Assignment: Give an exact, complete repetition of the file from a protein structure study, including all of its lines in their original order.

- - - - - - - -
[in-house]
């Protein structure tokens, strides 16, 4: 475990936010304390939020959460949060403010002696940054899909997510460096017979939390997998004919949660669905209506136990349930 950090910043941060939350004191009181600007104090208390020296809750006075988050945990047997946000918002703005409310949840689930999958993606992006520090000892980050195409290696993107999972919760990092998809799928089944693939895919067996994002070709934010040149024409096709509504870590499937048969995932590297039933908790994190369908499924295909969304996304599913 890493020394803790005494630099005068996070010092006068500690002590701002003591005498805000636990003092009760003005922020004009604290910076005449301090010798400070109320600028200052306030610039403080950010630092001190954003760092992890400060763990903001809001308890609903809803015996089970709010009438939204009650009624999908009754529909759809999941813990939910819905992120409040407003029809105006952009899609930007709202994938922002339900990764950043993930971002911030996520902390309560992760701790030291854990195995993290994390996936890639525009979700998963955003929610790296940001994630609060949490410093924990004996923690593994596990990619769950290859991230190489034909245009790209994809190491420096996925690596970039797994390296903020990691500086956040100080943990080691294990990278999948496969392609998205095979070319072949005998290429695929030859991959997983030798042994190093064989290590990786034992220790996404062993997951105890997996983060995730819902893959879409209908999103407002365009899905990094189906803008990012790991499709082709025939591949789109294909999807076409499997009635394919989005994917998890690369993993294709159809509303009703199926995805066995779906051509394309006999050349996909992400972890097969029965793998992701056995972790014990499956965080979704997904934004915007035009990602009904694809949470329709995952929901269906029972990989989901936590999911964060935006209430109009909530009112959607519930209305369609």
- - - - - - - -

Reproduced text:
[in-house]
């Protein structure tokens, strides 16, 4: 475990936010304390939020959460949060403010002696940054899909997510460096017979939390997998004919949660669905209506136990349930 950090910043941060939350004191009181600007104090208390020296809750006075988050945990047997946000918002703005409310949840689930999958993606992006520090000892980050195409290696993107999972919760990092998809799928089944693939895919067996994002070709934010040149024409096709509504870590499937048969995932590297039933908790994190369908499924295909969304996304599913 890493020394803790005494630099005068996070010092006068500690002590701002003591005498805000636990003092009760003005922020004009604290910076005449301090010798400070109320600028200052306030610039403080950010630092001190954003760092992890400060763990903001809001308890609903809803015996089970709010009438939204009650009624999908009754529909759809999941813990939910819905992120409040407003029809105006952009899609930007709202994938922002339900990764950043993930971002911030996520902390309560992760701790030291854990195995993290994390996936890639525009979700998963955003929610790296940001994630609060949490410093924990004996923690593994596990990619769950290859991230190489034909245009790209994809190491420096996925690596970039797994390296903020990691500086956040100080943990080691294990990278999948496969392609998205095979070319072949005998290429695929030859991959997983030798042994190093064989290590990786034992220790996404062993997951105890997996983060995730819902893959879409209908999103407002365009899905990094189906803008990012790991499709082709025939591949789109294909999807076409499997009635394919989005994917998890690369993993294709159809509303009703199926995805066995779906051509394309006999050349996909992400972890097969029965793998992701056995972790014990499956965080979704997904934004915007035009990602009904694809949470329709995952929901269906029972990989989901936590999911964060935006209430109009909530009112959607519930209305369609």